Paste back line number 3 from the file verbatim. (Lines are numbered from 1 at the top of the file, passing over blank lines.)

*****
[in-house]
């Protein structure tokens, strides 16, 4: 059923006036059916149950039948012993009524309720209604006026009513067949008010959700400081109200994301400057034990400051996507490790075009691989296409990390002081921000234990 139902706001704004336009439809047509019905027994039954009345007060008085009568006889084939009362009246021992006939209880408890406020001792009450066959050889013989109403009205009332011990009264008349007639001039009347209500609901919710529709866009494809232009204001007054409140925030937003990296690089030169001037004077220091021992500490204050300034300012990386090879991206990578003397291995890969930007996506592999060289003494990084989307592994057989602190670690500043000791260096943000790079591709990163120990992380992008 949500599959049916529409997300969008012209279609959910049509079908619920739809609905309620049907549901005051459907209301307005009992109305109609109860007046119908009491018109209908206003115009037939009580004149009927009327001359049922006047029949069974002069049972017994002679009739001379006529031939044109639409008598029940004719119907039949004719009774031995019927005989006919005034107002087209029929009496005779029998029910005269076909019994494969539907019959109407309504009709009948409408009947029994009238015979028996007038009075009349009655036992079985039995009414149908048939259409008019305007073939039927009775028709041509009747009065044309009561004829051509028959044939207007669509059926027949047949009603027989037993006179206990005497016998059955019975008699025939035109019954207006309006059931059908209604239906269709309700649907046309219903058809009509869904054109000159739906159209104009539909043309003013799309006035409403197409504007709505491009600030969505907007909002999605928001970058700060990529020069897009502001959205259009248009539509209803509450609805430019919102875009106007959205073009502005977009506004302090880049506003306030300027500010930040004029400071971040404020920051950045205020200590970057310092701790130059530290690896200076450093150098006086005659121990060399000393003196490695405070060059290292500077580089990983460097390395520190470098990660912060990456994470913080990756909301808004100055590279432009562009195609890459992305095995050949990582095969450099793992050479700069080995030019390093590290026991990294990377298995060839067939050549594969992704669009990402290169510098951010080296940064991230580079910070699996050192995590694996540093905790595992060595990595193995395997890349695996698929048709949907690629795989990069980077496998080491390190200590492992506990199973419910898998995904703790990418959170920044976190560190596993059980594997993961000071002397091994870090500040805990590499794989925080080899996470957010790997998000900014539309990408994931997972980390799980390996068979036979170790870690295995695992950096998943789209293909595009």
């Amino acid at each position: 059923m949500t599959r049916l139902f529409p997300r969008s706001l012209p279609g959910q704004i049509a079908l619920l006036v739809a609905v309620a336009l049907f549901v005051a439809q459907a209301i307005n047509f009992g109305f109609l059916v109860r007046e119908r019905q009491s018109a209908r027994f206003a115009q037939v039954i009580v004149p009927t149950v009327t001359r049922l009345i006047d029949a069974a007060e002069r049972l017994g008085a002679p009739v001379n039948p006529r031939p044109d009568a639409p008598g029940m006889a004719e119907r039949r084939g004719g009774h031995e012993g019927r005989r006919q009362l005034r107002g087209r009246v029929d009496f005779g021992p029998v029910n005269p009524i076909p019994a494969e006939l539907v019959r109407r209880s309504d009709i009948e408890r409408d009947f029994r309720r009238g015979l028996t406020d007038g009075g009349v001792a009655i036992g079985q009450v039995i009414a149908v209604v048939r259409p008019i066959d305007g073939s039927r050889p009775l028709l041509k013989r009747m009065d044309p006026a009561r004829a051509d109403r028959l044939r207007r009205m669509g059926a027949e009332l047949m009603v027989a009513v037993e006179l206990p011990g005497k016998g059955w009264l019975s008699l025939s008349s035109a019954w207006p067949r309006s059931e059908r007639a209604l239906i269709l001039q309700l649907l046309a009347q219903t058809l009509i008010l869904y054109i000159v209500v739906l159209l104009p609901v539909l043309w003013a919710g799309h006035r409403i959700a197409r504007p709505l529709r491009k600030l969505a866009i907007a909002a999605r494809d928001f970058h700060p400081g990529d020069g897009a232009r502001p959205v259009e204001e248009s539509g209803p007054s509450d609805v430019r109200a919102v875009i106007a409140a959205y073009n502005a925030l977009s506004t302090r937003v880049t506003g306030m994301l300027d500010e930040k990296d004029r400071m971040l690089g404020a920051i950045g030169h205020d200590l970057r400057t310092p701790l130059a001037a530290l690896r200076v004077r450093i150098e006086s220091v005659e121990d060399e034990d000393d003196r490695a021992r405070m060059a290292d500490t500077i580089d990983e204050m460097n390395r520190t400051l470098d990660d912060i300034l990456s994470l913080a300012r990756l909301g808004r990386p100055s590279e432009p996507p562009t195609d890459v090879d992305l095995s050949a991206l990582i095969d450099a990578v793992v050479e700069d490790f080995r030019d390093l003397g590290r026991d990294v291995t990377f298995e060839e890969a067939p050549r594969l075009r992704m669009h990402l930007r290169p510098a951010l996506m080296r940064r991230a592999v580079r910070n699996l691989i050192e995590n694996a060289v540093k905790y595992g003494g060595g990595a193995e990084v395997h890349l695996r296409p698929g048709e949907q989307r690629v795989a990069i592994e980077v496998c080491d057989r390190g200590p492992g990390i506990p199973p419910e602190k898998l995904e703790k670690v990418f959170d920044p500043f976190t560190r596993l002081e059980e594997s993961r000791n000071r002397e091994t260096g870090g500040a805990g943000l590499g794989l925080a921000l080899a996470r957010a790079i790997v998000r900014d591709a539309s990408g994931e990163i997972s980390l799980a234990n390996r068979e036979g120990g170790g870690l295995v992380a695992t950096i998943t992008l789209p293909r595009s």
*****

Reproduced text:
């Amino acid at each position: 059923m949500t599959r049916l139902f529409p997300r969008s706001l012209p279609g959910q704004i049509a079908l619920l006036v739809a609905v309620a336009l049907f549901v005051a439809q459907a209301i307005n047509f009992g109305f109609l059916v109860r007046e119908r019905q009491s018109a209908r027994f206003a115009q037939v039954i009580v004149p009927t149950v009327t001359r049922l009345i006047d029949a069974a007060e002069r049972l017994g008085a002679p009739v001379n039948p006529r031939p044109d009568a639409p008598g029940m006889a004719e119907r039949r084939g004719g009774h031995e012993g019927r005989r006919q009362l005034r107002g087209r009246v029929d009496f005779g021992p029998v029910n005269p009524i076909p019994a494969e006939l539907v019959r109407r209880s309504d009709i009948e408890r409408d009947f029994r309720r009238g015979l028996t406020d007038g009075g009349v001792a009655i036992g079985q009450v039995i009414a149908v209604v048939r259409p008019i066959d305007g073939s039927r050889p009775l028709l041509k013989r009747m009065d044309p006026a009561r004829a051509d109403r028959l044939r207007r009205m669509g059926a027949e009332l047949m009603v027989a009513v037993e006179l206990p011990g005497k016998g059955w009264l019975s008699l025939s008349s035109a019954w207006p067949r309006s059931e059908r007639a209604l239906i269709l001039q309700l649907l046309a009347q219903t058809l009509i008010l869904y054109i000159v209500v739906l159209l104009p609901v539909l043309w003013a919710g799309h006035r409403i959700a197409r504007p709505l529709r491009k600030l969505a866009i907007a909002a999605r494809d928001f970058h700060p400081g990529d020069g897009a232009r502001p959205v259009e204001e248009s539509g209803p007054s509450d609805v430019r109200a919102v875009i106007a409140a959205y073009n502005a925030l977009s506004t302090r937003v880049t506003g306030m994301l300027d500010e930040k990296d004029r400071m971040l690089g404020a920051i950045g030169h205020d200590l970057r400057t310092p701790l130059a001037a530290l690896r200076v004077r450093i150098e006086s220091v005659e121990d060399e034990d000393d003196r490695a021992r405070m060059a290292d500490t500077i580089d990983e204050m460097n390395r520190t400051l470098d990660d912060i300034l990456s994470l913080a300012r990756l909301g808004r990386p100055s590279e432009p996507p562009t195609d890459v090879d992305l095995s050949a991206l990582i095969d450099a990578v793992v050479e700069d490790f080995r030019d390093l003397g590290r026991d990294v291995t990377f298995e060839e890969a067939p050549r594969l075009r992704m669009h990402l930007r290169p510098a951010l996506m080296r940064r991230a592999v580079r910070n699996l691989i050192e995590n694996a060289v540093k905790y595992g003494g060595g990595a193995e990084v395997h890349l695996r296409p698929g048709e949907q989307r690629v795989a990069i592994e980077v496998c080491d057989r390190g200590p492992g990390i506990p199973p419910e602190k898998l995904e703790k670690v990418f959170d920044p500043f976190t560190r596993l002081e059980e594997s993961r000791n000071r002397e091994t260096g870090g500040a805990g943000l590499g794989l925080a921000l080899a996470r957010a790079i790997v998000r900014d591709a539309s990408g994931e990163i997972s980390l799980a234990n390996r068979e036979g120990g170790g870690l295995v992380a695992t950096i998943t992008l789209p293909r595009s």